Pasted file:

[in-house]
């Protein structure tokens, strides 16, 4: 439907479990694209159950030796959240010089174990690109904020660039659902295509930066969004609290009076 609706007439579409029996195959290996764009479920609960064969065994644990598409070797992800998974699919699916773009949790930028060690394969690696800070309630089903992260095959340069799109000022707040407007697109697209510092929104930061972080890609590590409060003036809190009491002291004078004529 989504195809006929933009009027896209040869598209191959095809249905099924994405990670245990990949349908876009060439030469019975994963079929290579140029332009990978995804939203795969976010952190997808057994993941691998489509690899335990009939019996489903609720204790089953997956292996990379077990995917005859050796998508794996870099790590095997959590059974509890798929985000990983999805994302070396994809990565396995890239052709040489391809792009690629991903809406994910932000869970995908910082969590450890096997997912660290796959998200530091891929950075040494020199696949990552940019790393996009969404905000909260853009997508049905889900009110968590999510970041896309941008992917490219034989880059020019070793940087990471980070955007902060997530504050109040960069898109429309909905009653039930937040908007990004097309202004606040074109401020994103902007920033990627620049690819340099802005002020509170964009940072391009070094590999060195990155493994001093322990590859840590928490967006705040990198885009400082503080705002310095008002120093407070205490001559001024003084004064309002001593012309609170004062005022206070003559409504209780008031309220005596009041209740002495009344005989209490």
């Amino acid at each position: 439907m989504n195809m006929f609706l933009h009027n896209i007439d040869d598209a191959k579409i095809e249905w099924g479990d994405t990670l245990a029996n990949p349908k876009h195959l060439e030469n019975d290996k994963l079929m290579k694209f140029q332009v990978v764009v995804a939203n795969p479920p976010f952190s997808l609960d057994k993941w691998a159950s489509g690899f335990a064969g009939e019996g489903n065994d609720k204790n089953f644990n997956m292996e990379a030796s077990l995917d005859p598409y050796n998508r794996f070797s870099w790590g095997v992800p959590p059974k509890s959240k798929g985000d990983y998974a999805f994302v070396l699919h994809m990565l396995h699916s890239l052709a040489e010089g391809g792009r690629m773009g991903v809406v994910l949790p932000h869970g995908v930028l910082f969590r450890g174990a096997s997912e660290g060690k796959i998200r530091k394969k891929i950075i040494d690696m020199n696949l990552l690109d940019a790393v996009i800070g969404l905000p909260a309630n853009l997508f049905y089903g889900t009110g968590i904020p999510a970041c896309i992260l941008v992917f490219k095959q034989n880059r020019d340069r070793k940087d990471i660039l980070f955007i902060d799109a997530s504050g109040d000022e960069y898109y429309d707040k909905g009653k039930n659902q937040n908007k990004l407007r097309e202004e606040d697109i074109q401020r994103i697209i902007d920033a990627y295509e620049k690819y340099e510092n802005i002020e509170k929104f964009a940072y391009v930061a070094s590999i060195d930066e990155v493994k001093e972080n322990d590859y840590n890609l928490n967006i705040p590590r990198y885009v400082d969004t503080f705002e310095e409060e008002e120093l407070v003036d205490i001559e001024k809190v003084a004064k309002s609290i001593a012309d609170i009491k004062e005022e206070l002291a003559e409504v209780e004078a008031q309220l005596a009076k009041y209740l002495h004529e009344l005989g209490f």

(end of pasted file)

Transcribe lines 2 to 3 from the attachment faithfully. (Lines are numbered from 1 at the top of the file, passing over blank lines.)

């Protein structure tokens, strides 16, 4: 439907479990694209159950030796959240010089174990690109904020660039659902295509930066969004609290009076 609706007439579409029996195959290996764009479920609960064969065994644990598409070797992800998974699919699916773009949790930028060690394969690696800070309630089903992260095959340069799109000022707040407007697109697209510092929104930061972080890609590590409060003036809190009491002291004078004529 989504195809006929933009009027896209040869598209191959095809249905099924994405990670245990990949349908876009060439030469019975994963079929290579140029332009990978995804939203795969976010952190997808057994993941691998489509690899335990009939019996489903609720204790089953997956292996990379077990995917005859050796998508794996870099790590095997959590059974509890798929985000990983999805994302070396994809990565396995890239052709040489391809792009690629991903809406994910932000869970995908910082969590450890096997997912660290796959998200530091891929950075040494020199696949990552940019790393996009969404905000909260853009997508049905889900009110968590999510970041896309941008992917490219034989880059020019070793940087990471980070955007902060997530504050109040960069898109429309909905009653039930937040908007990004097309202004606040074109401020994103902007920033990627620049690819340099802005002020509170964009940072391009070094590999060195990155493994001093322990590859840590928490967006705040990198885009400082503080705002310095008002120093407070205490001559001024003084004064309002001593012309609170004062005022206070003559409504209780008031309220005596009041209740002495009344005989209490």
């Amino acid at each position: 439907m989504n195809m006929f609706l933009h009027n896209i007439d040869d598209a191959k579409i095809e249905w099924g479990d994405t990670l245990a029996n990949p349908k876009h195959l060439e030469n019975d290996k994963l079929m290579k694209f140029q332009v990978v764009v995804a939203n795969p479920p976010f952190s997808l609960d057994k993941w691998a159950s489509g690899f335990a064969g009939e019996g489903n065994d609720k204790n089953f644990n997956m292996e990379a030796s077990l995917d005859p598409y050796n998508r794996f070797s870099w790590g095997v992800p959590p059974k509890s959240k798929g985000d990983y998974a999805f994302v070396l699919h994809m990565l396995h699916s890239l052709a040489e010089g391809g792009r690629m773009g991903v809406v994910l949790p932000h869970g995908v930028l910082f969590r450890g174990a096997s997912e660290g060690k796959i998200r530091k394969k891929i950075i040494d690696m020199n696949l990552l690109d940019a790393v996009i800070g969404l905000p909260a309630n853009l997508f049905y089903g889900t009110g968590i904020p999510a970041c896309i992260l941008v992917f490219k095959q034989n880059r020019d340069r070793k940087d990471i660039l980070f955007i902060d799109a997530s504050g109040d000022e960069y898109y429309d707040k909905g009653k039930n659902q937040n908007k990004l407007r097309e202004e606040d697109i074109q401020r994103i697209i902007d920033a990627y295509e620049k690819y340099e510092n802005i002020e509170k929104f964009a940072y391009v930061a070094s590999i060195d930066e990155v493994k001093e972080n322990d590859y840590n890609l928490n967006i705040p590590r990198y885009v400082d969004t503080f705002e310095e409060e008002e120093l407070v003036d205490i001559e001024k809190v003084a004064k309002s609290i001593a012309d609170i009491k004062e005022e206070l002291a003559e409504v209780e004078a008031q309220l005596a009076k009041y209740l002495h004529e009344l005989g209490f």